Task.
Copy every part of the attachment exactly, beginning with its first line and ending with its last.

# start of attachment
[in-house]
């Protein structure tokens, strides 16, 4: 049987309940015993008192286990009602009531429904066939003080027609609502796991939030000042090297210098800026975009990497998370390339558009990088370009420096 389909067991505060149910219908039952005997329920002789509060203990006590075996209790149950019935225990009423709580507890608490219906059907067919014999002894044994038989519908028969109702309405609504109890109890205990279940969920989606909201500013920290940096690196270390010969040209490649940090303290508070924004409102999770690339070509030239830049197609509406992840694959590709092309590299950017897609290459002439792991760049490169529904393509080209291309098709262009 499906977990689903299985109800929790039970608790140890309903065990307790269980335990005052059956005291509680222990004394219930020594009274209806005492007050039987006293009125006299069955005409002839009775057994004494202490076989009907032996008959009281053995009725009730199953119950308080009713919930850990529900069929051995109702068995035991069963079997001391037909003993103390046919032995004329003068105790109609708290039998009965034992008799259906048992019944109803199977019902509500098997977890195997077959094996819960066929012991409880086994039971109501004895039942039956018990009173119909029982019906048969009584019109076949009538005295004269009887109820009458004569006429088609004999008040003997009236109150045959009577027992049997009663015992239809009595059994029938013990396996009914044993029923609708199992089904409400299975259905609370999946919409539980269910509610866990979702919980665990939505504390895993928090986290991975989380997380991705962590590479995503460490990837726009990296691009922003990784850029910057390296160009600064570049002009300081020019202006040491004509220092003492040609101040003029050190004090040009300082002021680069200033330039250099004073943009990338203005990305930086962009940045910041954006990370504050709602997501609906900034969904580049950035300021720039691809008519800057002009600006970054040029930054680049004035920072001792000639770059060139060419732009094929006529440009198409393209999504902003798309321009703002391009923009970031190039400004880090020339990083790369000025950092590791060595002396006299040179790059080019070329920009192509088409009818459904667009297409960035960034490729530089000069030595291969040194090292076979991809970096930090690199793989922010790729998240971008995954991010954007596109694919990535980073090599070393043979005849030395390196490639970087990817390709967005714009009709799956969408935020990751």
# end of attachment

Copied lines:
[in-house]
């Protein structure tokens, strides 16, 4: 049987309940015993008192286990009602009531429904066939003080027609609502796991939030000042090297210098800026975009990497998370390339558009990088370009420096 389909067991505060149910219908039952005997329920002789509060203990006590075996209790149950019935225990009423709580507890608490219906059907067919014999002894044994038989519908028969109702309405609504109890109890205990279940969920989606909201500013920290940096690196270390010969040209490649940090303290508070924004409102999770690339070509030239830049197609509406992840694959590709092309590299950017897609290459002439792991760049490169529904393509080209291309098709262009 499906977990689903299985109800929790039970608790140890309903065990307790269980335990005052059956005291509680222990004394219930020594009274209806005492007050039987006293009125006299069955005409002839009775057994004494202490076989009907032996008959009281053995009725009730199953119950308080009713919930850990529900069929051995109702068995035991069963079997001391037909003993103390046919032995004329003068105790109609708290039998009965034992008799259906048992019944109803199977019902509500098997977890195997077959094996819960066929012991409880086994039971109501004895039942039956018990009173119909029982019906048969009584019109076949009538005295004269009887109820009458004569006429088609004999008040003997009236109150045959009577027992049997009663015992239809009595059994029938013990396996009914044993029923609708199992089904409400299975259905609370999946919409539980269910509610866990979702919980665990939505504390895993928090986290991975989380997380991705962590590479995503460490990837726009990296691009922003990784850029910057390296160009600064570049002009300081020019202006040491004509220092003492040609101040003029050190004090040009300082002021680069200033330039250099004073943009990338203005990305930086962009940045910041954006990370504050709602997501609906900034969904580049950035300021720039691809008519800057002009600006970054040029930054680049004035920072001792000639770059060139060419732009094929006529440009198409393209999504902003798309321009703002391009923009970031190039400004880090020339990083790369000025950092590791060595002396006299040179790059080019070329920009192509088409009818459904667009297409960035960034490729530089000069030595291969040194090292076979991809970096930090690199793989922010790729998240971008995954991010954007596109694919990535980073090599070393043979005849030395390196490639970087990817390709967005714009009709799956969408935020990751």